Thursday, May 21, 2009

Break-up Weather

After two beautiful warm sunny days we are back to more normal break-up weather, low stratus and fog. The cloud cover made for a cooler day and we had a high of +31F, which slowed the melting process. The warm days in the Brooks Range restarted break-up and the water in the river has been on the rise all day and by 9 PM approaching the 4’ level. Here on our low delta island a 4.5’ water level will start flooding in the lower areas of the island, and 5’ will have the runway under water.

Other than the local white-fronted geese and snow geese, there hasn’t been much movement of water fowl for the past two days. Most took advantage of the break in the WFGO_flgt_3638weather earlier in the week to move on west. The local birds are busy checking out the near islands for nesting sites, and just local movement from there to areas that have melted out for better feeding.

May18-19; We had two sparrows show up early morning on the 18th, a American Tree Sparrow and a white-crowned Sparrow. It was nice to hear them singing for the two days they were around. On the 19th an American Robin showed up, the first in several years. The robin was only here for the day. With the warm weather and melting, the birds weren’t that dependent on the feeders. The Ruddy Turnstones also continued to move through much more rapidly than I thought they would with all the snow that is still on the ground. There was just enough melting and warmth to keep them moving and not hanging around the feeders like they do when cold, snowy weather holds them. Only male Lapland Longspurs have arrived so far and only about 10 are around drifting in and out of the feeder.

As of May 21, we now have three pairs of Tundra swans in the local area and you can hear them calling and watch as a pair sends trespassing swans on their way.

Break-up is the next major item for us to get through. We have been busy getting those things that could be damaged by water moved around and up on higher ground.


Wednesday, May 20, 2009

Tundra Swans (Cygnus columbianus)

I see from the swan migration map that two of our Colville Delta satellite implant birds are back in Alaska, and the others are bunched up near the Mackenzie River Delta..  There are 10 pair of swans that are from this area that had satellite transmitters implanted in the female of the pair.  This way they are able to track their migration patterns and learn important staging and timing when they leave and return to the Arctic nesting areas.  We are looking forward to the pair that nests on our island and hopefully they will use the same nest site as last year.  If they do we will be able to watch the activity around the nest site right from our kitchen window!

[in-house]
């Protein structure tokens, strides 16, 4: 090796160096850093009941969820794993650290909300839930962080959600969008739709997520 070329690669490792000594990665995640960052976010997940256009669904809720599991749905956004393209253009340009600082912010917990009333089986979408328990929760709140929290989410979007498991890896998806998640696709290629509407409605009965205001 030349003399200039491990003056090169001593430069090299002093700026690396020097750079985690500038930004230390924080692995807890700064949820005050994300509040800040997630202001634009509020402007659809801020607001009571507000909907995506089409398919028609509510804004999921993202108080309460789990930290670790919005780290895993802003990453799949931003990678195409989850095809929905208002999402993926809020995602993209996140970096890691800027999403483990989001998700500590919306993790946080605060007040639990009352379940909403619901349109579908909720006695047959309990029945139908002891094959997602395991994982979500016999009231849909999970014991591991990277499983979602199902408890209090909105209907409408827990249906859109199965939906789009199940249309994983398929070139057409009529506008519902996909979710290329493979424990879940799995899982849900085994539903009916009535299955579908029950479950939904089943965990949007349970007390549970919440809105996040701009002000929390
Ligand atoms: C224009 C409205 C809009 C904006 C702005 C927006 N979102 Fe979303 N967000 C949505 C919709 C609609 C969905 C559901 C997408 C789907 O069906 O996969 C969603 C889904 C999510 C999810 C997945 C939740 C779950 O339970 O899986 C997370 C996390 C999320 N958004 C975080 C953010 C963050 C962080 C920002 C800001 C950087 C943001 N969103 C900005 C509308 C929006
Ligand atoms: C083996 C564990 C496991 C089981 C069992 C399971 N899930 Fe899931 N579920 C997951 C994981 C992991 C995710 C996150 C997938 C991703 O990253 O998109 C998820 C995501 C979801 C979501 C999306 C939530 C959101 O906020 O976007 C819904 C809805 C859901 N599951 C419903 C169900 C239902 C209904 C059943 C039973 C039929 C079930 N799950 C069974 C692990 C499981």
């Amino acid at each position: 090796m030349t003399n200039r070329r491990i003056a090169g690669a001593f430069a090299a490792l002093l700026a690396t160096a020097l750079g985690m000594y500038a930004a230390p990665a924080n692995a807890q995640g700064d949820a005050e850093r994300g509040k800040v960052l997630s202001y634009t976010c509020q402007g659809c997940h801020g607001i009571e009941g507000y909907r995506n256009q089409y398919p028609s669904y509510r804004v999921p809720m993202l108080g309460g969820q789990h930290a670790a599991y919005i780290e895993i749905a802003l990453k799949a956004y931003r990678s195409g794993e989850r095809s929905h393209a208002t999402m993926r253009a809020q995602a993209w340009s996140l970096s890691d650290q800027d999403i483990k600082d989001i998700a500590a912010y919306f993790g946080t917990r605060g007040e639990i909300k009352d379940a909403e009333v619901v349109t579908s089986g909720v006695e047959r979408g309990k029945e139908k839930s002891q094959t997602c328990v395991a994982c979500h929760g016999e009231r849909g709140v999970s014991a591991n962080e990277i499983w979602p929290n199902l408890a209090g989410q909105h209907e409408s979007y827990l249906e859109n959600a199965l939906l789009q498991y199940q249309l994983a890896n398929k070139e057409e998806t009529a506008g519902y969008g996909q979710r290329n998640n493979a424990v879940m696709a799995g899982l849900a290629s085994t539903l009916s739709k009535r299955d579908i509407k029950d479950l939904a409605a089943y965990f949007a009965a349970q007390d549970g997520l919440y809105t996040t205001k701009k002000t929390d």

You can follow the swans either on the link to the Alaska Science Center web site, that lets follow the migration of the 50 Tundra Swans USGS implanted with satellite transmitters in Alaska in 2008.

The other Swan Research Program site covers just the birds from the North Slope of Alaska and can be found at .

Besides the tracking information and maps there is a more detailed description  of the banding and data collecting from the tundra swan project.


This photo shows the neck collar worn by the male, just faintly the satellite antenna on the female is just visible in front of the tail.  This is the pair that nests near our home.

The lower picture is a close-up view of the male T346


Sunday, May 17, 2009

Sunny and Warm

It was clear and cold all night but with the clear skies, the bright sun warmed the day up nicely.  With a high of 36F there was a lot of melting, dark spots appeared all over the tundra, and puddles of water were present in the gullies.

The first highlight of the day was a northern NOWE1_3432wheatear in the yard.  It had the snow buntings upset as it flew around the house.  I was able to get a picture of it before it traveled on.  They are rare here and usually they are seen in the fall migration season.


Teena and I both took advantage of the nice weather to go out sledding to see what bird life might been seen in other parts of the delta.  She headed out in the morning and drove up to the lower Miluveach River where it flows into the Colville about 5 miles from home.  She saw several hundred white-fronted geese, either feeding in the melt areas around the river or migrating on west.  A large flock of male ptarmigan, a rough-legged hawk, and many ground squirrels were also seen on her trip.

While Teena was off birding, I did a goose migration watch over lunch hour and logged in 262 white-fronts in 12 flocks, and one small flock of 6 snow geese (first of season) moving west.  After lunch I headed up river to check out a couple islands upstream. In about three hours traveling, I added another 700+ white-fronts, 30 snow geese, and 5 tundra swans (first of season) to the waterfowl seen moving west.  Also seen on the trip was one short-eared owl (first of season), willow ptarmigan, maybe 50 ground squirrels, and 1 red fox hunting lemmings.

 RUTU_17may_3589We had one ruddy turnstone around last night and they slowly continued to trickle in all day until by 8 PM we had 12 feeding in the yard,  Of those 12, two were some of my color-banded birds from years past, one each from 2003 & 2004. 

With more warm weather in the offering and a brisk wind forecasted out of the south to south-west, we may get more unusual birds in the next few days.


Thursday, May 14, 2009